The Sixteen

March 11, 2015 | Posted by Peter Jakobsen | Classical Music | 2 Comments |

Julius III accepts score from da Palestrina, promises to pay later.

Concert Hall, Sydney Opera House (10 March 2015)

A brilliant evening of sacred choral music.  TVC was not the only guest counting his fingers; with conductor Harry Christophers CBE, there were 19 on the stage but 16 is the historical name for the ensemble formed in 1979, and we are almost embarrassed at such a quibble.  The 18 were magnificent.  Their harmonising made musical accompaniment superfluous – at times, the 4 bass singers simulated an entire wood section.  During the first part of the programme, four of the, er, 16, ascended to an elevated rear part of the hall to supply some answering harmony from afar.  The purity of the performances and the – pardon the antiquated term – taste shown in selection and arrangement of the pieces, stifled the usual rustling of paper, the common clearing of throats.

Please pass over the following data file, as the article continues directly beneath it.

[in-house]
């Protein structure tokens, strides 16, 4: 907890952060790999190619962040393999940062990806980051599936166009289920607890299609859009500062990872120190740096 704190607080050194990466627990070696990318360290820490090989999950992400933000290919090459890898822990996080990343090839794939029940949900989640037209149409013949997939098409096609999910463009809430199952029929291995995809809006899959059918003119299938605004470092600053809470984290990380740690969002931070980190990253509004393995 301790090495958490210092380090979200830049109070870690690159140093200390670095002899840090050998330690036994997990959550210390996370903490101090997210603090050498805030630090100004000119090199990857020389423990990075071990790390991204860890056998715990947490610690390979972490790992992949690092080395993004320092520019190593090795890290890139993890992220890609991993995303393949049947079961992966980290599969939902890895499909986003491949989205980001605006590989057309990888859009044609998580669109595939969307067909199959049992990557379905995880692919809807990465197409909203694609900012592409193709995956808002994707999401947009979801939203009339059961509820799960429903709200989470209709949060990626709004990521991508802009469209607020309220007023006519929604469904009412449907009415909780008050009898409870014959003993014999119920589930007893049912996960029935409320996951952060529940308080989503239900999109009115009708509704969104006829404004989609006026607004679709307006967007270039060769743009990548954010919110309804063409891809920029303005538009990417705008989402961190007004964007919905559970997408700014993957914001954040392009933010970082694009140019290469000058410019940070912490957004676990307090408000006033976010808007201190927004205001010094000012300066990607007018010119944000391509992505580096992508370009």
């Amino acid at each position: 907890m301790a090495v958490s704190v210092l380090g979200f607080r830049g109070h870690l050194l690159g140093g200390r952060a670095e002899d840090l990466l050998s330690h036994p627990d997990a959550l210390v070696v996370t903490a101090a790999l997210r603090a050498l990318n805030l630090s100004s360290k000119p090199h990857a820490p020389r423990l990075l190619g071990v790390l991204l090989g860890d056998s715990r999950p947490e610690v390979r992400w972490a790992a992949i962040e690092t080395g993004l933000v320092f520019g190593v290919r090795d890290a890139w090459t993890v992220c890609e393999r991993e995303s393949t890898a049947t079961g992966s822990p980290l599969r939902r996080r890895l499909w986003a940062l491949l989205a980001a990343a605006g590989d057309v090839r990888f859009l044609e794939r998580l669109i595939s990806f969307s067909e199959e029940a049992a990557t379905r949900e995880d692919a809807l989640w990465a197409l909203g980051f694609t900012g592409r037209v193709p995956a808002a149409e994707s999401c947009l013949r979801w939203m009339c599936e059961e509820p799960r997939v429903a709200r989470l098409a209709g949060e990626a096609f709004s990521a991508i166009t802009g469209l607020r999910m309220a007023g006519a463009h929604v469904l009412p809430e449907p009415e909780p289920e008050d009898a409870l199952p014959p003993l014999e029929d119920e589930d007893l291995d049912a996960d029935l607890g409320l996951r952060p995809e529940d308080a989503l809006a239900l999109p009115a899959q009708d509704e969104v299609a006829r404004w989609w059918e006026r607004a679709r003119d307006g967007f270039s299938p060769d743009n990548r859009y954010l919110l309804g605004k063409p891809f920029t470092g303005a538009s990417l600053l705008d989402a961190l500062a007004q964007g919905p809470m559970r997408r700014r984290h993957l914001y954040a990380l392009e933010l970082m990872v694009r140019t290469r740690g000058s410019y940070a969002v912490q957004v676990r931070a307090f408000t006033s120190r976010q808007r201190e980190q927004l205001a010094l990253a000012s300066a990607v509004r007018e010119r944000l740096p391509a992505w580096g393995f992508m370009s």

The singers, comprising 4 Alto, 4 Bass, 6 Soprano (yes, that’s 6) and 4 Tenor voices, were enchanting and crisp as Elioth Gruner’s painting in the NSW Gallery (Spring Frost) is not.  They did a cantus planus, Regina caeli laetare (‘Queen of Heaven’), various liturgical musical works by Giovanni da Palestrina, the so-called ‘Prince of Music’; contemporary Catholic motets by James McMillan and two versions of Allegri’s Miserere based on various reconstructions, deconstructions and guesses – it was set for the Papal Choir, performed in the Sistine Chapel and anyone copying or transcribing the score went straight to Hell.  Such a heavenly choir: lavabis me et super nivem dealbabor.*

[* Thou shalt wash me, and I shall be whiter than snow.]


[Pictures courtesy Wikimedia Commons Images]



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